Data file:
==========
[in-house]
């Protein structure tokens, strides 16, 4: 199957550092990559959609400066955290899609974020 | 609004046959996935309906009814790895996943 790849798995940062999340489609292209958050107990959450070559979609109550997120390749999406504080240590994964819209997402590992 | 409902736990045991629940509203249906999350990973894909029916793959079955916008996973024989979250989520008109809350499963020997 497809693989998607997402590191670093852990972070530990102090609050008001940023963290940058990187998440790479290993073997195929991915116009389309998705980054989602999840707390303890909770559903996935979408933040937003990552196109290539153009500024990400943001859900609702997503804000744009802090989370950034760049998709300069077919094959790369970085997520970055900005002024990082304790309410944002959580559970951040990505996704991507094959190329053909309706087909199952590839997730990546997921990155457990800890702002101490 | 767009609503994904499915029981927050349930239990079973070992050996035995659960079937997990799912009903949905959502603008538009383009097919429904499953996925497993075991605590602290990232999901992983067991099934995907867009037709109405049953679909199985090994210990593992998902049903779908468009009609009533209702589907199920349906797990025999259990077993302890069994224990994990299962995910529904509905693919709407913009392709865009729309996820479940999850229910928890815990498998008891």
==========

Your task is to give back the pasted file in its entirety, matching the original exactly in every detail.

[in-house]
């Protein structure tokens, strides 16, 4: 199957550092990559959609400066955290899609974020 | 609004046959996935309906009814790895996943 790849798995940062999340489609292209958050107990959450070559979609109550997120390749999406504080240590994964819209997402590992 | 409902736990045991629940509203249906999350990973894909029916793959079955916008996973024989979250989520008109809350499963020997 497809693989998607997402590191670093852990972070530990102090609050008001940023963290940058990187998440790479290993073997195929991915116009389309998705980054989602999840707390303890909770559903996935979408933040937003990552196109290539153009500024990400943001859900609702997503804000744009802090989370950034760049998709300069077919094959790369970085997520970055900005002024990082304790309410944002959580559970951040990505996704991507094959190329053909309706087909199952590839997730990546997921990155457990800890702002101490 | 767009609503994904499915029981927050349930239990079973070992050996035995659960079937997990799912009903949905959502603008538009383009097919429904499953996925497993075991605590602290990232999901992983067991099934995907867009037709109405049953679909199985090994210990593992998902049903779908468009009609009533209702589907199920349906797990025999259990077993302890069994224990994990299962995910529904509905693919709407913009392709865009729309996820479940999850229910928890815990498998008891």